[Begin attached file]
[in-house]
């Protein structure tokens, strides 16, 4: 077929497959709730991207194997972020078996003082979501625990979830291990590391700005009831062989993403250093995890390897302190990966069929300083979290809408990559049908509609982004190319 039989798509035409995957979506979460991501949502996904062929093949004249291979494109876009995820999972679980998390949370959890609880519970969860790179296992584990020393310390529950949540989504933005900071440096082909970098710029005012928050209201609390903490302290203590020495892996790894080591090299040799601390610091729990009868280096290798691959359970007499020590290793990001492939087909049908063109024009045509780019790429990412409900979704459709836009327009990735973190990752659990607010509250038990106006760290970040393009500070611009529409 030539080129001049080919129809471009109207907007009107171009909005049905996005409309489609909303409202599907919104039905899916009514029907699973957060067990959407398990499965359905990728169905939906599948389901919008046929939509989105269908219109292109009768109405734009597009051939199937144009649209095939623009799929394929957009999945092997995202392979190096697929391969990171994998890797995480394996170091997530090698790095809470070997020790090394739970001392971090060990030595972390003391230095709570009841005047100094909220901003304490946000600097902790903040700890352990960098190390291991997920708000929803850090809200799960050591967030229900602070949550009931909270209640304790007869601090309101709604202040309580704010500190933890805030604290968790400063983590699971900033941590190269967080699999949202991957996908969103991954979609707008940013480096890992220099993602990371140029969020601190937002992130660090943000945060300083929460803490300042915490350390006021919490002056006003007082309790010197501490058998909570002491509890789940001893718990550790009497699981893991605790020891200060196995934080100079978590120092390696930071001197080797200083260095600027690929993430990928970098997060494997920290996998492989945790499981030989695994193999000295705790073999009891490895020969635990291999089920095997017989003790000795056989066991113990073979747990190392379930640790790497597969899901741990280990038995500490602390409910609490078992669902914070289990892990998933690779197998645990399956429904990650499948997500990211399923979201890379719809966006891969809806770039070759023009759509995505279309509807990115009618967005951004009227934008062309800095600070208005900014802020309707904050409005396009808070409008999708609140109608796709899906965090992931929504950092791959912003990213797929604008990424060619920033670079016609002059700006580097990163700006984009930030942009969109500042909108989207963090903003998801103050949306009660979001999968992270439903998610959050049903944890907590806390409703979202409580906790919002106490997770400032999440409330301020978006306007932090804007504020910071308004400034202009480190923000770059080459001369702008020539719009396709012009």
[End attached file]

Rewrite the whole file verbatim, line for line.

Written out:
[in-house]
């Protein structure tokens, strides 16, 4: 077929497959709730991207194997972020078996003082979501625990979830291990590391700005009831062989993403250093995890390897302190990966069929300083979290809408990559049908509609982004190319 039989798509035409995957979506979460991501949502996904062929093949004249291979494109876009995820999972679980998390949370959890609880519970969860790179296992584990020393310390529950949540989504933005900071440096082909970098710029005012928050209201609390903490302290203590020495892996790894080591090299040799601390610091729990009868280096290798691959359970007499020590290793990001492939087909049908063109024009045509780019790429990412409900979704459709836009327009990735973190990752659990607010509250038990106006760290970040393009500070611009529409 030539080129001049080919129809471009109207907007009107171009909005049905996005409309489609909303409202599907919104039905899916009514029907699973957060067990959407398990499965359905990728169905939906599948389901919008046929939509989105269908219109292109009768109405734009597009051939199937144009649209095939623009799929394929957009999945092997995202392979190096697929391969990171994998890797995480394996170091997530090698790095809470070997020790090394739970001392971090060990030595972390003391230095709570009841005047100094909220901003304490946000600097902790903040700890352990960098190390291991997920708000929803850090809200799960050591967030229900602070949550009931909270209640304790007869601090309101709604202040309580704010500190933890805030604290968790400063983590699971900033941590190269967080699999949202991957996908969103991954979609707008940013480096890992220099993602990371140029969020601190937002992130660090943000945060300083929460803490300042915490350390006021919490002056006003007082309790010197501490058998909570002491509890789940001893718990550790009497699981893991605790020891200060196995934080100079978590120092390696930071001197080797200083260095600027690929993430990928970098997060494997920290996998492989945790499981030989695994193999000295705790073999009891490895020969635990291999089920095997017989003790000795056989066991113990073979747990190392379930640790790497597969899901741990280990038995500490602390409910609490078992669902914070289990892990998933690779197998645990399956429904990650499948997500990211399923979201890379719809966006891969809806770039070759023009759509995505279309509807990115009618967005951004009227934008062309800095600070208005900014802020309707904050409005396009808070409008999708609140109608796709899906965090992931929504950092791959912003990213797929604008990424060619920033670079016609002059700006580097990163700006984009930030942009969109500042909108989207963090903003998801103050949306009660979001999968992270439903998610959050049903944890907590806390409703979202409580906790919002106490997770400032999440409330301020978006306007932090804007504020910071308004400034202009480190923000770059080459001369702008020539719009396709012009």